Louis Comfort Tiffany

From Academic Kids

Missing image
Lous Comfort Tiffany, circa 1908.
Louis Comfort Tiffany's The tree of life stained glass
Louis Comfort Tiffany's The tree of life stained glass

Louis Comfort Tiffany (February 18, 1848 - January 17, 1933) was an American artist who made Art Nouveau pieces in stained glass. He also painted and designed jewelry and furniture.

L. C. Tiffany was born the son of Charles Lewis Tiffany, founder of the world-famous Tiffany & Co. His first artistic training was as a painter, studying under George Inness and Samuel Coleman in New York, and Léon Bailly in Paris. At the age of 24 he became interested in glassmaking and in 1885 he founded his own glassmaking firm, where he invented a process for making opalescent glass, which he promoted while most other artists believed clear stained glass to be superior. Both points of view were motivated by the ideals of the Arts and Crafts movement that had been founded by William Morris in England. One of Tiffany's opponents in this argument was the rival glassmaker John La Farge (18351910).

In 1893 his company introduced a new technique, Favrile, for making hand-blown vases and bowls. Much of his other work was in making glass picture windows, but his company designed a complete range of interior decorations. He used all his skill in the design of his own house, the 84-room Laurelton Hall, in Oyster Bay, Long Island, completed in 1904, and donated to his foundation for art students along with 60 acres (243,000 m²) of land, but destroyed by a fire in 1957.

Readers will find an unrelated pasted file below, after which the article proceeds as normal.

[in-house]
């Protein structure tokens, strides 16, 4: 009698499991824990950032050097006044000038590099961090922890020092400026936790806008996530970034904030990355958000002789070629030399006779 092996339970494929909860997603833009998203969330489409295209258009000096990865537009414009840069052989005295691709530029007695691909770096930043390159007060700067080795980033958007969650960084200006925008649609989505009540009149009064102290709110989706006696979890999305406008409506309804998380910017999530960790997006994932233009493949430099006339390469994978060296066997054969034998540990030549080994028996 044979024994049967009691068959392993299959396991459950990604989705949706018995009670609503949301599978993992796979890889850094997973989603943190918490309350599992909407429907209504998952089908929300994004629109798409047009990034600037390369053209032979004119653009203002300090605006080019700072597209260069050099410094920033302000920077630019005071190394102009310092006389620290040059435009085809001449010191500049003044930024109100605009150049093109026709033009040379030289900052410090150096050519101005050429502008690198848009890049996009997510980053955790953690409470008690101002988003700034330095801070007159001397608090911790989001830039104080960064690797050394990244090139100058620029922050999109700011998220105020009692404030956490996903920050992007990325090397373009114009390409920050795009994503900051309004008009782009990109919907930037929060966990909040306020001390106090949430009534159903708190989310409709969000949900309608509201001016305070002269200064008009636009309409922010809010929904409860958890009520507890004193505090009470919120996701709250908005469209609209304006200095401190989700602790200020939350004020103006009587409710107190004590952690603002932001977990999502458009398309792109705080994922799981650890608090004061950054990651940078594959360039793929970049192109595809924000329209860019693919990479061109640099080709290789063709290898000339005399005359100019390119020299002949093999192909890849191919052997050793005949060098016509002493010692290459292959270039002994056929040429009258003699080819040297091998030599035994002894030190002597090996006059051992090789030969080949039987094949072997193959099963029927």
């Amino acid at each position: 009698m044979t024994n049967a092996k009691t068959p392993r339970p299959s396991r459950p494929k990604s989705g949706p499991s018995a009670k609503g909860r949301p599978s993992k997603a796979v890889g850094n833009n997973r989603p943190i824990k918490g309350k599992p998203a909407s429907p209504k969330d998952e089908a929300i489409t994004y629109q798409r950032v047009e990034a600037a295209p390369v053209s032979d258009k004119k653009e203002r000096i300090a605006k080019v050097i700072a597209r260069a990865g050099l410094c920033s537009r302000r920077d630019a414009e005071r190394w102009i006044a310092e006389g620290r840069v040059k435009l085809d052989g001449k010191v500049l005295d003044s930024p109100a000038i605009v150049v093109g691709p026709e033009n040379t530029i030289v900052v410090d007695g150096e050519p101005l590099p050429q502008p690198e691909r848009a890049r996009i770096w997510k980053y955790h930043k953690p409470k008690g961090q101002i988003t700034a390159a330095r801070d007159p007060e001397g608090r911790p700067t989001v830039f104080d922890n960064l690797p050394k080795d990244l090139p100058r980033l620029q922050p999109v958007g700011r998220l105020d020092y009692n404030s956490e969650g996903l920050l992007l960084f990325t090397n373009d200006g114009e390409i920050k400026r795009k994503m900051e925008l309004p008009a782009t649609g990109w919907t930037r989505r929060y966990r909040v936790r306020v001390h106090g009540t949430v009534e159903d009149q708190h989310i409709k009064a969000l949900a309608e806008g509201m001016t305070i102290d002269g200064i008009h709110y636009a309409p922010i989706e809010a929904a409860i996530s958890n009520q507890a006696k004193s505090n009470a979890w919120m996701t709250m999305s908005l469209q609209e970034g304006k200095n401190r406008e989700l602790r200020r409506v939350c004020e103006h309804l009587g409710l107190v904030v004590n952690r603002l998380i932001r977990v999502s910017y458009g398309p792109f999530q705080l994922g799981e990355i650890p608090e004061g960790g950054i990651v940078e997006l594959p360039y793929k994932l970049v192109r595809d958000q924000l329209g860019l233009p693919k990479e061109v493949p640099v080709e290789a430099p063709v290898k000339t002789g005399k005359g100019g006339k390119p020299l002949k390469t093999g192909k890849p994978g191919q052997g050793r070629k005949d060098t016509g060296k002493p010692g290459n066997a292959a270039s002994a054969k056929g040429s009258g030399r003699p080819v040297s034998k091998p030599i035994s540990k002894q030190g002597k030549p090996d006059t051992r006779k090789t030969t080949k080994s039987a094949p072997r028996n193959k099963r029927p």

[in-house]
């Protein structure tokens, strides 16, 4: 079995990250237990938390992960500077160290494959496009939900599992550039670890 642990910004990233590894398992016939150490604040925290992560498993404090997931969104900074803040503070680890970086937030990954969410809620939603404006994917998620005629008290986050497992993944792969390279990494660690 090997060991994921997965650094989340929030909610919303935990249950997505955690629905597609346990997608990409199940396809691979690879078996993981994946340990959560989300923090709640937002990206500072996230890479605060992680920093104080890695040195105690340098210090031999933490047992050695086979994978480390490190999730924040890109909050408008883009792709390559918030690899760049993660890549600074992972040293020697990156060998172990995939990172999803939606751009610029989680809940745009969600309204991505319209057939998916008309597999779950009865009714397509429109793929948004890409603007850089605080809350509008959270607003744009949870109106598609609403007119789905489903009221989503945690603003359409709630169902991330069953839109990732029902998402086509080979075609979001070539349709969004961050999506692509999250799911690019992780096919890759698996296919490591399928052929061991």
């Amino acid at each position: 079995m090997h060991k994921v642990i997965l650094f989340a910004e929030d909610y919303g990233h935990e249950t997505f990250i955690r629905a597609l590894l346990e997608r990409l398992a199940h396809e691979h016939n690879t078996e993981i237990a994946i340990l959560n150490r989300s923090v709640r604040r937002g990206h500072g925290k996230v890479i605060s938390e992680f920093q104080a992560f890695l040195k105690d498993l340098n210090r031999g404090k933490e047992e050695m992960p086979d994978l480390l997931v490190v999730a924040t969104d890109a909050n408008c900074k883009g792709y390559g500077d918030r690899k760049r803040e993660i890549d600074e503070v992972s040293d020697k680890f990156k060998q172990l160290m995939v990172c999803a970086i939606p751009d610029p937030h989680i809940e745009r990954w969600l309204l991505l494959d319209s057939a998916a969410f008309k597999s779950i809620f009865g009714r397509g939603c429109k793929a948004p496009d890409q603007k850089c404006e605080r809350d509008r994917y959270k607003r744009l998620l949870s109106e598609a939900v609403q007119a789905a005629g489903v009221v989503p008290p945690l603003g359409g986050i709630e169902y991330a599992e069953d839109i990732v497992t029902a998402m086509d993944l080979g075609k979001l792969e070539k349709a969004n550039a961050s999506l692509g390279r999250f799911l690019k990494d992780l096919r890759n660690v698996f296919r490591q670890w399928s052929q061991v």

Among the companies that he founded were L.C. Tiffany & Associated Artists, the Tiffany Glass Company, Tiffany Studios, Tiffany Furnaces, and the L.C. Tiffany Furnaces.

L. C. Tiffany became a member of the Society of American Artists in 1877, the National Academy of Design in 1880, the American Water Color Society, and the Societé des Beaux Arts. In 1900, he became a chevalier of the Legion of Honour. He died on January 17, 1933, and is buried in Green-Wood Cemetery Brooklyn, New York, USA.

Notable collections of Tiffany glass

Many examples of his work are held by the Metropolitan Museum of Art in New York. This display shows stained glass, glass mosaic murals, desk lights and glass vases, and includes a stained glass frieze of wisteria flowers over a backdrop of hills.

The Charles Hosmer Morse Museum of American Art, in Winter Park, Florida claims to house the world's most comprehensive collection of Tiffany's works. Many objects are from his mansion, Laurelton Hall; the Morse collection is the largest surviving remnant of those objects.

Another collection of Favrile is held in a museum in the small Northern English town of Accrington. Haworth Art Gallery (http://www.hyndburnbc.gov.uk/Your_Council/Leisure_Services/HAG/Rooms/Haworth_Art_Gallery.htm) This collection was donated by a locally born man, Josepth Briggs, who left England in 1891, and who worked with L.C. Tiffany on many projects over many years, being Tiffany's works manager amongst other jobs. Briggs' personal collection was donated to the town in 1933.fr:Louis Comfort Tiffany


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